Work From Home Or Rent An Office?

A big dilemma that faces many startup companies is where to work. Many modern businesses require only a computer and a phone. This gives you free reign to practically work wherever you like whether that be an office, a park bench or tucked up beneath your duvet.

There’s a lot of commercial real estate available on the market, some of which can be relatively cheap. You can even rent a desk in a shared office space. This can be a great way of escaping the distractions of home – whether that be the comfort of your bed, the television or the kids running around. Being housebound all day also may lead to feelings of isolation and depression. Leaving the house for some can help separate home life and work life and make you not feel so trapped.

Startup Stock Photos
Image Credit: Pexels

That said, working from home certainly costs less. You haven’t got the extra rent of an office or the cost of travel. By setting up one room in your home and sing it solely as an office, you may also be able to deduct it from tax (10% of your rent can go on office space, 5% if you use it for other home purposes). You can claim the rent of your office as an expense, but working from home is always going to work out cheaper.

Of course, there are happy mediums. If the social buzz doesn’t distract you, a coffee bar or pub could be a good place to work from. Alternatively, a library might be a quieter option (also look into local community centres and youth centres that may offer their premises for free).

Eventually of course you may want to employ more staff. This begs the question – can your staff also work from home? Cloud technology has made sharing information easy and there are video chat tools that can make to face-to-face meeting possible without actually being there in person.

Image Credit: Pexels

Of course, training and supervising in the first few weeks may prove difficult. Whilst you can see people’s progress on a document, you can’t check to see if what they’re really doing with their day. On top of this, bonding with staff may be difficult online or over the phone. Having an office can provide the chance to socialise, to make one another coffee and to talk to each other without having to make a call or type an email.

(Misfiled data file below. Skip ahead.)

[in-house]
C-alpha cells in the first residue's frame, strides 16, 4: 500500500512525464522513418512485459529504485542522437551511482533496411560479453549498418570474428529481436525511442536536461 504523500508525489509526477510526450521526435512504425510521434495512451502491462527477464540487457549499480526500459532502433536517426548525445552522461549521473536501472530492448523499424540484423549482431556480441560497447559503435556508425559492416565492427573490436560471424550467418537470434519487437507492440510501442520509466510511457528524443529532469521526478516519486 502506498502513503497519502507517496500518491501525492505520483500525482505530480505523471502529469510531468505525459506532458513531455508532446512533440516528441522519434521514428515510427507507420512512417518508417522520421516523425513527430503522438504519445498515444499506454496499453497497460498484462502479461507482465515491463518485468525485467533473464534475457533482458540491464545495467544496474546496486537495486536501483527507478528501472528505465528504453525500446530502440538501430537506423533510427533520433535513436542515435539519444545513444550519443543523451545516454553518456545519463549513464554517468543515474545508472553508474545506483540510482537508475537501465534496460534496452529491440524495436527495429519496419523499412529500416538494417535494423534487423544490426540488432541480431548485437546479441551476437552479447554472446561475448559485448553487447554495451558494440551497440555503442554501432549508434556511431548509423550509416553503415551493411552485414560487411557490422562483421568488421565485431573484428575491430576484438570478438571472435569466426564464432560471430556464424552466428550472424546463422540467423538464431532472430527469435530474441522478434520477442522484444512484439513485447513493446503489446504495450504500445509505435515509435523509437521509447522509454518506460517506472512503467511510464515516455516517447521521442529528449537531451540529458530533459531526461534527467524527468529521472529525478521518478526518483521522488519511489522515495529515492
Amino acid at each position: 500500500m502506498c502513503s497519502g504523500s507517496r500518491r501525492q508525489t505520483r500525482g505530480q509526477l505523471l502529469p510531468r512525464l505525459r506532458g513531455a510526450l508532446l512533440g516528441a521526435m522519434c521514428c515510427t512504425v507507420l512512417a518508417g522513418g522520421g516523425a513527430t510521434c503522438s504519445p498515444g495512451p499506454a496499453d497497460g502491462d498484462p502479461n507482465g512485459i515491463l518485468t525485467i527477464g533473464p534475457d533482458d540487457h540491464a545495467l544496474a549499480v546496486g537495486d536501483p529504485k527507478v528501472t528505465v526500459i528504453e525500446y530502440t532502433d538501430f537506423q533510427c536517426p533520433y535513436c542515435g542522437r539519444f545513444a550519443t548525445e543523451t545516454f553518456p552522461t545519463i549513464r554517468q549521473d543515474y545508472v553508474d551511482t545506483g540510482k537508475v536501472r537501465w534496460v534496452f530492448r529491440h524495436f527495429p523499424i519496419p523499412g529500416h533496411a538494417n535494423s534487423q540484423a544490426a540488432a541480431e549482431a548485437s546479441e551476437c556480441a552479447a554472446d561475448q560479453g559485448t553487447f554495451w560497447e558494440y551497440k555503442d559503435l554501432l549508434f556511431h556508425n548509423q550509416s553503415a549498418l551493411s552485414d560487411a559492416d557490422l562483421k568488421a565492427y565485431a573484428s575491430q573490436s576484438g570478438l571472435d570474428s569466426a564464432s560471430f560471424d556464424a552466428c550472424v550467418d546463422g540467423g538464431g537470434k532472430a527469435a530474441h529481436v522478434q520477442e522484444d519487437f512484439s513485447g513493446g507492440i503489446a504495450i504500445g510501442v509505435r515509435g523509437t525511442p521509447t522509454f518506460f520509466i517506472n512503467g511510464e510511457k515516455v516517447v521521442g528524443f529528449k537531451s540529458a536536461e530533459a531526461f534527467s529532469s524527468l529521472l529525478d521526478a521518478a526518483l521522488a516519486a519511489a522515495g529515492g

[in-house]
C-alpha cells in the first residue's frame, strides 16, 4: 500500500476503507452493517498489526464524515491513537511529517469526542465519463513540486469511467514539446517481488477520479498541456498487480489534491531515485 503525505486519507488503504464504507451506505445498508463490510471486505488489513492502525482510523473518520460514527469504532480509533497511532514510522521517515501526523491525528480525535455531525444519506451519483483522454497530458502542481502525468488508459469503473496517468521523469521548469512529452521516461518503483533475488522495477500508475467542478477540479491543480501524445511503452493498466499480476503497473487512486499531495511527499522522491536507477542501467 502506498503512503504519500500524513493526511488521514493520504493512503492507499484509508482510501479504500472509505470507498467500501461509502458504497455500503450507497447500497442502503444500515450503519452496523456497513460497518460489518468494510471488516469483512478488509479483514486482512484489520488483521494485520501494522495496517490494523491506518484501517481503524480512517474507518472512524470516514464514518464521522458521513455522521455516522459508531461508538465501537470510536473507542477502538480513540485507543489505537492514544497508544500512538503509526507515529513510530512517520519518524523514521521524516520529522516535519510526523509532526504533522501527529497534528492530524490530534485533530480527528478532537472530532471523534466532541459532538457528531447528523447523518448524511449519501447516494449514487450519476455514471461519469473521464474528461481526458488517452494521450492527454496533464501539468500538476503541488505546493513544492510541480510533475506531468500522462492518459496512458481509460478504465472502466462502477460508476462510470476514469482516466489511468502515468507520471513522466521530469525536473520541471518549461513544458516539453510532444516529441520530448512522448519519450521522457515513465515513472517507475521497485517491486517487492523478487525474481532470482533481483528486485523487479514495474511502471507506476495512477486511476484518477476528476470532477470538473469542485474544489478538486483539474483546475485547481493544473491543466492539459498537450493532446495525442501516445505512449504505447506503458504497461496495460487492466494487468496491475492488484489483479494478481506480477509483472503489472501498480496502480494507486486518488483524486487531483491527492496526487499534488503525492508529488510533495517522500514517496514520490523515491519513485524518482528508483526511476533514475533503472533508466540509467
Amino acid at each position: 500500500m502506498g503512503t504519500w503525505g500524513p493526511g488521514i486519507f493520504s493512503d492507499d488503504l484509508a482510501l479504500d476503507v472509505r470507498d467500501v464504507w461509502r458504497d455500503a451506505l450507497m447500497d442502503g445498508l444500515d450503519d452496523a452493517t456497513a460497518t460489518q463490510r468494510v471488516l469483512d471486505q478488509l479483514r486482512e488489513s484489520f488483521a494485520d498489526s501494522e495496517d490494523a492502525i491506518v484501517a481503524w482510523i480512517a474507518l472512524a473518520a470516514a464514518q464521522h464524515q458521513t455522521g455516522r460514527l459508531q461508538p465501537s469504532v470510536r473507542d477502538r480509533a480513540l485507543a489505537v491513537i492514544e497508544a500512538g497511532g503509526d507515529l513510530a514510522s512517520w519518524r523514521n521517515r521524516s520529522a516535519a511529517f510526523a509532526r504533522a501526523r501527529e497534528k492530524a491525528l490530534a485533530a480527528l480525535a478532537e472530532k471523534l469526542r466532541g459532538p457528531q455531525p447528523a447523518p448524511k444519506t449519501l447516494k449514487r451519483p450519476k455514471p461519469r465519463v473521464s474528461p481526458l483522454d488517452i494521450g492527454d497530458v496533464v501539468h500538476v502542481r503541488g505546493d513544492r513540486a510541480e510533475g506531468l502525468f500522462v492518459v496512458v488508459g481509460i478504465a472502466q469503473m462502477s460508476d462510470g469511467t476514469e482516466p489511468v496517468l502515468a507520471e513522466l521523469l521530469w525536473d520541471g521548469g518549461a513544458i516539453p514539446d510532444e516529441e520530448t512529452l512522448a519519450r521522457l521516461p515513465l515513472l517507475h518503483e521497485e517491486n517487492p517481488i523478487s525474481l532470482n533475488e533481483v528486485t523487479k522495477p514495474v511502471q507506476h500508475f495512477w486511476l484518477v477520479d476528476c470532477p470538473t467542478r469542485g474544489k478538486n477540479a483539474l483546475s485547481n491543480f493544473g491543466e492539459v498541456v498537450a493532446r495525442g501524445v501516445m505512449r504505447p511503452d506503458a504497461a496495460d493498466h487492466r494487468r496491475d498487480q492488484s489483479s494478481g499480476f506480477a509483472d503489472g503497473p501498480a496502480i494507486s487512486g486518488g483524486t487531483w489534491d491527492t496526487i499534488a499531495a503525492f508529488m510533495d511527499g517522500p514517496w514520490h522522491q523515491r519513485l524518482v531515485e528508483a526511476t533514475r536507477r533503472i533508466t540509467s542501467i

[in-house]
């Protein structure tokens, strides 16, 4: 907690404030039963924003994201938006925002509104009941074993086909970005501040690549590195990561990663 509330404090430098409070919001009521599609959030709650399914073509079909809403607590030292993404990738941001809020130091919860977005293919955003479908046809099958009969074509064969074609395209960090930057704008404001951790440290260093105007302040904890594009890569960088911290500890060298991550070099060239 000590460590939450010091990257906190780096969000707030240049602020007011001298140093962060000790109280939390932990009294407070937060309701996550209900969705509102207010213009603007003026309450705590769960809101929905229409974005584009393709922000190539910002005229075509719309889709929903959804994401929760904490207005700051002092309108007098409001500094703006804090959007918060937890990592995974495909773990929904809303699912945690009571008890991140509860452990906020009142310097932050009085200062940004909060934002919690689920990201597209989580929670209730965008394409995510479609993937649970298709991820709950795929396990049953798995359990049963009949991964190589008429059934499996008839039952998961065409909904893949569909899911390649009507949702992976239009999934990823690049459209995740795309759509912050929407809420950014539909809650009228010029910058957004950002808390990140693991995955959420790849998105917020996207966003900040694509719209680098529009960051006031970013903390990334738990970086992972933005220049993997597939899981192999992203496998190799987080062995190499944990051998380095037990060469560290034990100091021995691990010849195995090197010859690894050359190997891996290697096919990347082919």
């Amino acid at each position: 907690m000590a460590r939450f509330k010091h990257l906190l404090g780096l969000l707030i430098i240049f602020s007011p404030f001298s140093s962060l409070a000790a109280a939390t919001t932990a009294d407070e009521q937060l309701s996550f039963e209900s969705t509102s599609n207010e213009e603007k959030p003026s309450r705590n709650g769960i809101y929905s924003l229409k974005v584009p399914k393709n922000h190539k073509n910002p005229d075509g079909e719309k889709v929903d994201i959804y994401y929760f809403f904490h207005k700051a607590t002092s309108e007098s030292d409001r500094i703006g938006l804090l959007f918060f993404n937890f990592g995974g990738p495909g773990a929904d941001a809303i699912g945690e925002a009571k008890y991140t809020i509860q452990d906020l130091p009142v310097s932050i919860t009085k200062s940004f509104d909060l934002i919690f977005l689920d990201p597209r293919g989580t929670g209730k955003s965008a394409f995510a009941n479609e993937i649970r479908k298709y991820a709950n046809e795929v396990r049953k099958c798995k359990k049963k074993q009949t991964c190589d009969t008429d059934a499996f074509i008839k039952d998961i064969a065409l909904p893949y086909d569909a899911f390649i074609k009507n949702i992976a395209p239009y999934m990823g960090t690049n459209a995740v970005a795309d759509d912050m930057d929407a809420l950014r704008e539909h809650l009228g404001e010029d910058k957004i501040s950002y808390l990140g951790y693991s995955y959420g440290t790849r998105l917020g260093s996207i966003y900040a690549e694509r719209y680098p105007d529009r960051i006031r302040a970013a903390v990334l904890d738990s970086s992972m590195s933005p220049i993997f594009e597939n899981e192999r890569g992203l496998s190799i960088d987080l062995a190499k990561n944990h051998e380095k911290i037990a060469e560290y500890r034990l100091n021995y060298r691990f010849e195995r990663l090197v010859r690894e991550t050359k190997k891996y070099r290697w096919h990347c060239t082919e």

Some businesses will hence bite the bullet and rent an office once employees enter the equation. The extra money that these employees will take on from lifting the load off your shoulders can help you pay for an office. Generally, somewhere small may be all that’s needed in the beginning (enough to contain four or five people so that you have some room for growth). From there you can branch out and have people working from home, whilst still having a few close workers around you to keep you regularly updated with essential tasks. Or you can build an empire and one day have your own floor on Canary Wharf. Your choice!   

Here’s a Quick Way to Name a Graphic Design Business or Any Other

The other day I responded to a question via LinkedIn on “What is a better strategy, using your name as a solitary (graphic) designer, or using a company name like (such and such designs) how does this impact on getting new clients?”

Here was my response written below:

Personally I think using either your name or using a graphic design company name works well. I suppose what you have to look at is where you want to take your company in the short, medium and long-term and make your choice based on your goals and aspirations. I think too that you can bring in your personality into your (graphic design) business name by using your name as the inspiration.

Read: 7 Valuable Tips to Perfectly Name Your New Startup

In my case, by using my initials ‘P.H.R.’ as the inspiration, I was able to create a name that said what my company did and what it was about, so in the end I came up with ‘phresh Ideas & Designs’. The first three letters in ‘phresh’ are my initials.


Though the response was to a graphic designer, the approach is still applicable in naming any startup or company. Good luck!